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- The porn star Stormy Daniels says that in 2011, a man threatened her in a parking lot in Las Vegas, telling her to leave Donald Trump alone.
- At the time, Michael Cohen, Trump’s top lawyer, had recently worked to shelve an interview she provided to a tabloid about what she has said was an affair with Trump, CBS reported.
- In the past year, BuzzFeed has reported two similar allegations of threats or intimidation from associates of Trump – accusations that a Trump Organization representative and Cohen have denied.
- Cohen has called on Daniels to “cease and desist” and apologize for suggesting the man who threatened her was connected to him.
In a “60 Minutes” interview on CBS on Sunday night, Daniels, whose real name is Stephanie Clifford, said she was approached by a man in a Las Vegas parking lot in 2011 weeks after she agreed to tell a sister publication of In Touch magazine about what she has said was a yearlong affair with Trump that started at a Lake Tahoe celebrity golf tournament in 2006.
The story did not run because Cohen threatened to sue the publication, CBS said, though it was published earlier this year after reports that Michael Cohen, a top lawyer for Trump, facilitated a $130,000 payment to Clifford just before the 2016 presidential election.
Clifford said the man who approached her in Las Vegas told her: “Leave Trump alone. Forget the story.”
She said he leaned in, looked at her infant daughter, and said, “That’s a beautiful little girl – it’d be a shame if something happened to her mom.”
Clifford said she took the comment as a direct threat. She never saw the man again but said she would “100%” be able to recognize him if she did. She said she did not report the incident to police because she was scared.
In his response to the “60 Minutes” interview, Cohen focused on that allegation, demanding Clifford “cease and desist.”
Fox News reported that in a letter on Sunday, his attorney demanded Clifford apologize for implying Cohen was behind that 2011 incident and insisted she stop making “false and defamatory statements” about Cohen.
On Monday morning, Michael Avenatti, Clifford’s lawyer, told NBC News that the man she said threatened her “had to be someone that is related to Mr. Trump or Mr. Cohen.”
‘We know where you live’
In the past year, BuzzFeed has reported on two similar allegations of threats from Trump associates.
According to one report, when Trump’s casino business went bankrupt in 2009, a lawyer named Kristopher Hansen who was representing people who stood to lose more than $1 billion told law-enforcement officials he received a call threatening him and his family.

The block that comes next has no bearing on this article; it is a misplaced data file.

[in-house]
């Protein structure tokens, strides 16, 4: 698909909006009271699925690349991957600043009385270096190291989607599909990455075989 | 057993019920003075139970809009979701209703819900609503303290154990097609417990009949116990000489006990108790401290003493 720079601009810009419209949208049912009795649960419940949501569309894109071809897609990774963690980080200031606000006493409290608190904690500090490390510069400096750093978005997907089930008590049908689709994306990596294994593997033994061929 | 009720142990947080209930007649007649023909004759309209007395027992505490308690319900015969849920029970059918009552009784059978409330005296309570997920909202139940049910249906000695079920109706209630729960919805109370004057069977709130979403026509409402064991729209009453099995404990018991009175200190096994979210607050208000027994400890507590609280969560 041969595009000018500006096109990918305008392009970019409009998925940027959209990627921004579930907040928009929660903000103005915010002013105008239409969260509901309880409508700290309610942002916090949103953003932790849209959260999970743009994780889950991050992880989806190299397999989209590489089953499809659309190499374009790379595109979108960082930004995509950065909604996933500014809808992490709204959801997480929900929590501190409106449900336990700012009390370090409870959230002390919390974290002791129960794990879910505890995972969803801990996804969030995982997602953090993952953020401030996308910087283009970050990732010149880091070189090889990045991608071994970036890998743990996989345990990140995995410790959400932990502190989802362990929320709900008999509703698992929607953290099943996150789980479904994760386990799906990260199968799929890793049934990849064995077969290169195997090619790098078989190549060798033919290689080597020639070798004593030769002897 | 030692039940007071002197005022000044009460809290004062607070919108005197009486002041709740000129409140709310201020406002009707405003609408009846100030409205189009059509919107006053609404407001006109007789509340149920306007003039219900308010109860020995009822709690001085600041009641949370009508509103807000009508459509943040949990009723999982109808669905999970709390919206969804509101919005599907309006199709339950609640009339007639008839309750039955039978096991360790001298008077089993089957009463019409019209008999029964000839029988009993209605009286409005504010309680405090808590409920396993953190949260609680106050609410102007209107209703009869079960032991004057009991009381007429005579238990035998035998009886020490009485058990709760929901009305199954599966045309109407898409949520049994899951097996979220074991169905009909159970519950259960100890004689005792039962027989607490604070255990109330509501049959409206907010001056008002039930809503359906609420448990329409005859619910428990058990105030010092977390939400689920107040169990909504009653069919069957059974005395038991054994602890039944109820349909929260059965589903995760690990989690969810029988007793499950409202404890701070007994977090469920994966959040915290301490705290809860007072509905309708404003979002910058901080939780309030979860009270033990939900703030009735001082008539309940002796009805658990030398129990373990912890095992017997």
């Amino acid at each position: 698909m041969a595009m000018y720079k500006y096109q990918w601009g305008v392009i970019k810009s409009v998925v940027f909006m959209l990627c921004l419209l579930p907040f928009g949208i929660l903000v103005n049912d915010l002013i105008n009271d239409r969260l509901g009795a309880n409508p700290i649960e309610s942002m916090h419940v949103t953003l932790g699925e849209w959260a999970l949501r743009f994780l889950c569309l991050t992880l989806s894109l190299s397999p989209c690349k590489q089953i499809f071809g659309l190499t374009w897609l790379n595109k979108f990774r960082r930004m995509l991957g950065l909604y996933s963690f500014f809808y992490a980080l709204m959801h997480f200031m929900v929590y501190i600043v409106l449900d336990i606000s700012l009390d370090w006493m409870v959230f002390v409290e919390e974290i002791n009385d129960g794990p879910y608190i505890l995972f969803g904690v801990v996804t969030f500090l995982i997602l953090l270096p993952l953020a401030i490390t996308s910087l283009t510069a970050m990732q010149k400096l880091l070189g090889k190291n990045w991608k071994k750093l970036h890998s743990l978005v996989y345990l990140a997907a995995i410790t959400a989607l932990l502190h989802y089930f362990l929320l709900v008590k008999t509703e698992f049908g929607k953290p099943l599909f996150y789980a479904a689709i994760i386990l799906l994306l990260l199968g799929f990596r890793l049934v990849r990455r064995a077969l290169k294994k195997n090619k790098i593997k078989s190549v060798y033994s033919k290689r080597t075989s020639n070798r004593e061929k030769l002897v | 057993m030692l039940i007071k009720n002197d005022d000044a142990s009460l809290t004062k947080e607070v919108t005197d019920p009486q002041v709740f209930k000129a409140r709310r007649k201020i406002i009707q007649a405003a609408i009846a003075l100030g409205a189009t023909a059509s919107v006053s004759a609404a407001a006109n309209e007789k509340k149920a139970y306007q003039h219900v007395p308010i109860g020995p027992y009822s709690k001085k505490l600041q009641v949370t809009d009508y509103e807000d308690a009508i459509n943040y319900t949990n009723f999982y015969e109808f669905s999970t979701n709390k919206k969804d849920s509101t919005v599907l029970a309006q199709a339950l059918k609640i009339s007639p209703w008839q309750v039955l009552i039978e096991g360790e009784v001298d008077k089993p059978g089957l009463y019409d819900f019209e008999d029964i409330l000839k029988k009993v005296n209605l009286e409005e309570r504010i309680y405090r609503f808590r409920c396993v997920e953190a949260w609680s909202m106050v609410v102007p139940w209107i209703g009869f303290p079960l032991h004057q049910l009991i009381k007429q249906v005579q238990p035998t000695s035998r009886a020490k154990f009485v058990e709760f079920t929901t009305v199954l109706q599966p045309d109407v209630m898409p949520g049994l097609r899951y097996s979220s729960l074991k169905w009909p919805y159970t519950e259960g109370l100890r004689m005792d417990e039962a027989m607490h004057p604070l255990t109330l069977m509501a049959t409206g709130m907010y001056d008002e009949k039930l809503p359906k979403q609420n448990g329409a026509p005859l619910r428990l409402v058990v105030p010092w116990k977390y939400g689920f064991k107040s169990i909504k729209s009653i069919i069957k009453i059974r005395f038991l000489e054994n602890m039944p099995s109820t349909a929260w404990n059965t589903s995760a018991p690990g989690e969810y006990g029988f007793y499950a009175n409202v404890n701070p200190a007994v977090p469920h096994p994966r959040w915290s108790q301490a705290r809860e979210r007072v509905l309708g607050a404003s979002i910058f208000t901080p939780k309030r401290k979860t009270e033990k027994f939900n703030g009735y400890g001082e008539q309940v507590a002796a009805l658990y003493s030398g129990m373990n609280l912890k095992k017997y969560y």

“My name is Carmine,” Hansen recalled the man on the call saying, BuzzFeed reported. “I don’t know why you’re f—ing with Mr. Trump, but if you keep f—ing with Mr. Trump, we know where you live, and we’re going to your house for your wife and kids.”
FBI case notes obtained by BuzzFeed showed the call was from a New York City telephone booth across the street from the Ed Sullivan Theater, where Trump was set to be a guest on David Letterman’s “The Late Show” later that day.
Hansen, who speculated the man on the phone was a Trump bodyguard, was so fearful that a local police department had to send a car to monitor his home over three days, BuzzFeed said. He reported the call to an FBI field office and was later interviewed by the bureau.
In response to the story, Cohen said in an emailed a statement to BuzzFeed that he was not aware of anyone named Carmine who provided security for Trump, or of any law-enforcement inquiry into Hansen’s story.
Accusations of holding a 12-year-old boy and his mother against their will
A second instance involved accusations that Trump’s security guards shoved, threatened, and held a 12-year-old boy and his mother against their will in the 1990s, BuzzFeed reported.
The boy’s father, Daut Bajrushi, had promised to bring forth allegations of financial impropriety and misconduct against the Trump Organization, BuzzFeed reported, citing the family’s account in FBI records and court documents.
Bajrushi, a superintendent at one of Trump’s buildings, had said he could prove misconduct at Trump Palace, the Upper East Side skyscraper in which he worked, according to BuzzFeed. He believed he had evidence that the Trump Organization had ripped off homeowners to the tune of $300,000.
Just before he was set to disclose the information, he became ill and sent his wife and son to his office to pick up his belongings, BuzzFeed reported. As they gathered paperwork, someone busted the lock with a screwdriver, and four Trump security officials entered the room and prevented them from leaving, Bajrushi’s lawsuit said.
- Mark Wilson/Getty Images
Bajrushi accused Trump’s head of security, Matthew Calamari, of shoving the boy, and another official of pushing the woman and the boy back when they tried to leave. The lawsuit said that the boy started to cry while his mother fainted and that Calamari threatened to harm the family if they told police about what happened, BuzzFeed reported.
Police arrived an hour and a half later, and the two were released, the lawsuit said.
“The allegations, from over 20 years ago, are completely inaccurate, ridiculous, and utterly false,” a Trump Organization representative said in a statement to BuzzFeed. “This individual was rightfully terminated following a thorough investigation.”
In response to the family’s lawsuit, the Trump Organization said Bajrushi was not a loyal employee and had committed fraud and embezzled money. It accused his wife, Hatixbe Bajrushi, of being in his office to destroy any evidence.